Sectors and companies that either mindfully or inadvertently disrespected customers set up a cycle of destructive disrespect, creating high numbers of detractors, who we all know are more active than happy customers. Close analysis of more than 50,000 verbatim comments from the 12,000 consumers researched, showed that the three key lessons of the highest-rated brands were quality, respect and relevance.
First and foremost, a great product or service was the foundation for a great relationship. If it answered consumer needs better than anyone else, the brand was already at an advantage. Second, those brands that demonstrated active care and attention that went beyond expectations, and showed they respected their consumers, were able to capitalise on a good product and service and cement the relationship for the long term. Finally, those brands that did both the above well, and also constantly showed their compelling relevancy to their audiences, whether it was through products that answered needs or through being a force for good, had the highest rating of all.
I believe this is the best way for business to help increase prosperity and enable people to live well… and also maintain trust in capitalism!
In a world obsessed with reputations, we seem to have forgotten one of the most powerful enablers of good reputations.
We hear about the importance of trust, about the need for integrity and ethical behaviour.
What we don’t hear enough about is the need to give people respect.
A recent report by Maitland, one of Europe’s leading financial and corporate communications consultancies, found that 83 of the FTSE 100 businesses in the UK declared a set of values on their website or in their annual report. The most commonly expressed values were integrity, respect and innovation.
So leaders acknowledge that respect is a crucial attribute, but do they really give it, consistently, especially to their employees?
Recent research among 1800 managers and 2,200 employees in the UK, by online polling company YouGov, identified that 66 per cent of managers and 65 per cent of employees regarded making employees feel important and appreciated as the top attribute of high performing managers. This was by some way ahead of all other attributes.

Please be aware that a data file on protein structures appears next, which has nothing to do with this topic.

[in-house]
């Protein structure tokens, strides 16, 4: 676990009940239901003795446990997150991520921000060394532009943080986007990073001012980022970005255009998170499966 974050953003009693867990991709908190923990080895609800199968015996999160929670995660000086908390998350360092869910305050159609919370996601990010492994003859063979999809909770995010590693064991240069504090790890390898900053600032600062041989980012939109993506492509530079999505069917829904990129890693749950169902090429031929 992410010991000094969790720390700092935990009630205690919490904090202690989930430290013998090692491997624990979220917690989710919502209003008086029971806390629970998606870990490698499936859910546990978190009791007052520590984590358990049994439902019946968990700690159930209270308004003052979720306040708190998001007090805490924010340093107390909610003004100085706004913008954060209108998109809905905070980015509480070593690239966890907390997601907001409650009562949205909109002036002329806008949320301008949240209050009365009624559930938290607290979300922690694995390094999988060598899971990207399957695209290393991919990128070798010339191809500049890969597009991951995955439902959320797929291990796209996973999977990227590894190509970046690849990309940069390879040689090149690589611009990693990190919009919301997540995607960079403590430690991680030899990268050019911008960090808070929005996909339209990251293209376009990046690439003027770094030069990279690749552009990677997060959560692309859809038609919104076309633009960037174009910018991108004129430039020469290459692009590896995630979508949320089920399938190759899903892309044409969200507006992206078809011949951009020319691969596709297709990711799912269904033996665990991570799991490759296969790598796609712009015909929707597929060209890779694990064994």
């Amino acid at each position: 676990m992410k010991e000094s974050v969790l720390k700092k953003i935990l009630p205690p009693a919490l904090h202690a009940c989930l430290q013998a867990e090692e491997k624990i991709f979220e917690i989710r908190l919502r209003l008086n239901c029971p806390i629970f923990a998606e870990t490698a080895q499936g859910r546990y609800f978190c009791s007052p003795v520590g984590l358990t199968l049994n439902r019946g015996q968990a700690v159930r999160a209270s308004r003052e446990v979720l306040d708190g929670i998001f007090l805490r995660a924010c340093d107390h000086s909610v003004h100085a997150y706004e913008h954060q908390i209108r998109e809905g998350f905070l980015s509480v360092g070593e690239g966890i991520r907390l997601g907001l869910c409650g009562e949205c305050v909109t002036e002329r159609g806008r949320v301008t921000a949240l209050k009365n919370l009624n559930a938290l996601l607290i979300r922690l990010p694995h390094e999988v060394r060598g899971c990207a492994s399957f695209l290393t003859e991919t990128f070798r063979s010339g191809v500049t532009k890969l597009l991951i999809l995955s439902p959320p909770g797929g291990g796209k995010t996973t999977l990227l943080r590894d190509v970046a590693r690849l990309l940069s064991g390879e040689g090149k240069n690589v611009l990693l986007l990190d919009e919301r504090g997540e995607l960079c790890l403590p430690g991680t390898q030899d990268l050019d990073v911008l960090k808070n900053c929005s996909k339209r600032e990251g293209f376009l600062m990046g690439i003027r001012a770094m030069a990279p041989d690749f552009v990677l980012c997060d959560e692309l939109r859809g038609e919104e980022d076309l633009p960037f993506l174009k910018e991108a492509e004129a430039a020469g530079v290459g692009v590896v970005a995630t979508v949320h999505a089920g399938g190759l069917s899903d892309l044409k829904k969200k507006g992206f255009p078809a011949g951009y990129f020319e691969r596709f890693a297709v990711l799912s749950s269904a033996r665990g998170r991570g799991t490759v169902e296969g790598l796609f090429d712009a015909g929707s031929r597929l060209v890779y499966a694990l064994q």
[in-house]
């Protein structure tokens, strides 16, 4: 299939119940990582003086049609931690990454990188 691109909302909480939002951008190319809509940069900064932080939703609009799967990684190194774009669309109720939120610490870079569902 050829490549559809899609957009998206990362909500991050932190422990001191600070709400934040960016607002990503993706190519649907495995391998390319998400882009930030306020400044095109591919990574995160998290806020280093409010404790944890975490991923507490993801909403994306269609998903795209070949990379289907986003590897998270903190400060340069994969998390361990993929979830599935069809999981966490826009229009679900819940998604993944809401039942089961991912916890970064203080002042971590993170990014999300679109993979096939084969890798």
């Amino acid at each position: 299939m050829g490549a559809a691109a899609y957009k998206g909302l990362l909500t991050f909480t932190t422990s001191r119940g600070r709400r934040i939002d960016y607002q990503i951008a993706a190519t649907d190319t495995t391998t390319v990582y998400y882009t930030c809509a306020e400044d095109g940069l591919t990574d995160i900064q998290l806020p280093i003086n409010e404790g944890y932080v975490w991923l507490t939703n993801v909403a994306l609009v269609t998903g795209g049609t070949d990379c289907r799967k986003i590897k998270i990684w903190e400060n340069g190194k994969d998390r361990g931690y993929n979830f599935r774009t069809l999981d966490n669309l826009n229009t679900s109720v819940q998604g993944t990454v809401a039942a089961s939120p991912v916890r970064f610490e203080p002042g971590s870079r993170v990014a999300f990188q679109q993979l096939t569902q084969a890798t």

The research was done for me for my new book, People with Purpose, which examines how managers can create super performance from their teams by creating a shared sense of purpose, commonly held values and aligned and stretching goals.
However, while managers and employees both know that being respected is important, all too often we see the exact opposite taking place. Managers either show disrespect to their employees, or allow employees to show disrespect to each other.
This can have devastating consequences.
“Employees are less creative when they feel disrespected, and many get fed up and leave. About half deliberately decrease their effort or lower the quality of their work. And incivility damages customer relationships. Our research shows that people are less likely to buy from a company with an employee they perceive as rude, whether the rudeness is directed at them or at other employees. Witnessing just a single unpleasant interaction leads customers to generalize about other employees, the organization, and even the brand.”
Christine says that she and her research team have interviewed employees, managers, human resource (HR) executives, presidents and CEOs: ‘We know two things for certain: incivility is expensive, and few organizations recognize or take action to curtail it.’
So, no surprise there then.
Well, yes, actually.
If both managers and employees regard respectfulness as the most important attribute in a manager, why is there still such a large gap in perceptions about being respected at work? In the YouGov survey, 73 per cent of managers felt they made their employees feel respected at work (a curious 4 per cent admitted they did little to respect their employees). However, only 40 per cent of employees said their bosses regularly made them feel respected.
That is 60 per cent of employees feeling undervalued and underappreciated, a lot of the time. Imagine the level of negative neurotoxins at work in their brains!
What effect would greater feelings of respect have on employee willingness to give of their discretionary effort?
The YouGov research shows that if managers could move their performance here from poor to good (not outstanding, just good) the payback would be a 36 per cent jump in discretionary effort, according to the employees we surveyed.
A 36 per cent improvement in productivity, by simply showing more respect! Imagine the impact of that on productivity, costs, innovation, customer satisfaction, profitability?
As Christine Porath says: “Feeling cared for by one’s supervisor has a more significant impact on people’s sense of trust and safety than any other behaviour by a leader. Respect also had a clear impact on engagement. The more leaders give respect, the higher the level of employee engagement: people who said leaders treated them with respect were 55 per cent more engaged.”
Whether you lead a major organization or a small team, my focus has been on trying to understand what you need to do to bring out the very best in other people. After five years of research, I have now interviewed more than 120 CEOs, surveyed 3,000 managers and 6,000 employees, and read just about every book there is on leadership and communication.
I am convinced that giving respect is a crucial element in building engaged employees, and winning and keeping loyal customers.
Instead of focusing on how to get a good reputation, focus on how to ensure every person on your team gives respect to each other and everyone else they deal with.